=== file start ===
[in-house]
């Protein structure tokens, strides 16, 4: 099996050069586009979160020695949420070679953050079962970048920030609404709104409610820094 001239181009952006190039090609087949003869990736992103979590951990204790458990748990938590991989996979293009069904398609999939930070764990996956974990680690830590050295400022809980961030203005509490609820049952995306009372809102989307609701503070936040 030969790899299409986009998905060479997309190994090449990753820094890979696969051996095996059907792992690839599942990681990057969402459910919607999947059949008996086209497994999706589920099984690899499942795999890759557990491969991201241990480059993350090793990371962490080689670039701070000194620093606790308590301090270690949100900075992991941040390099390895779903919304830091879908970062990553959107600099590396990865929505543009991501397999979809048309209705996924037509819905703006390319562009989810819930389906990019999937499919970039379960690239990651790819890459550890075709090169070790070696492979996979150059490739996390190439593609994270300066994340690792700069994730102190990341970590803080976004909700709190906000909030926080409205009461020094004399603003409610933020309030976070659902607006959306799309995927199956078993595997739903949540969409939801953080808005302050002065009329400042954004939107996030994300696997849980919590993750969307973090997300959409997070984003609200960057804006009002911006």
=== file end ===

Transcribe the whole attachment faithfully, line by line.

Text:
[in-house]
């Protein structure tokens, strides 16, 4: 099996050069586009979160020695949420070679953050079962970048920030609404709104409610820094 001239181009952006190039090609087949003869990736992103979590951990204790458990748990938590991989996979293009069904398609999939930070764990996956974990680690830590050295400022809980961030203005509490609820049952995306009372809102989307609701503070936040 030969790899299409986009998905060479997309190994090449990753820094890979696969051996095996059907792992690839599942990681990057969402459910919607999947059949008996086209497994999706589920099984690899499942795999890759557990491969991201241990480059993350090793990371962490080689670039701070000194620093606790308590301090270690949100900075992991941040390099390895779903919304830091879908970062990553959107600099590396990865929505543009991501397999979809048309209705996924037509819905703006390319562009989810819930389906990019999937499919970039379960690239990651790819890459550890075709090169070790070696492979996979150059490739996390190439593609994270300066994340690792700069994730102190990341970590803080976004909700709190906000909030926080409205009461020094004399603003409610933020309030976070659902607006959306799309995927199956078993595997739903949540969409939801953080808005302050002065009329400042954004939107996030994300696997849980919590993750969307973090997300959409997070984003609200960057804006009002911006």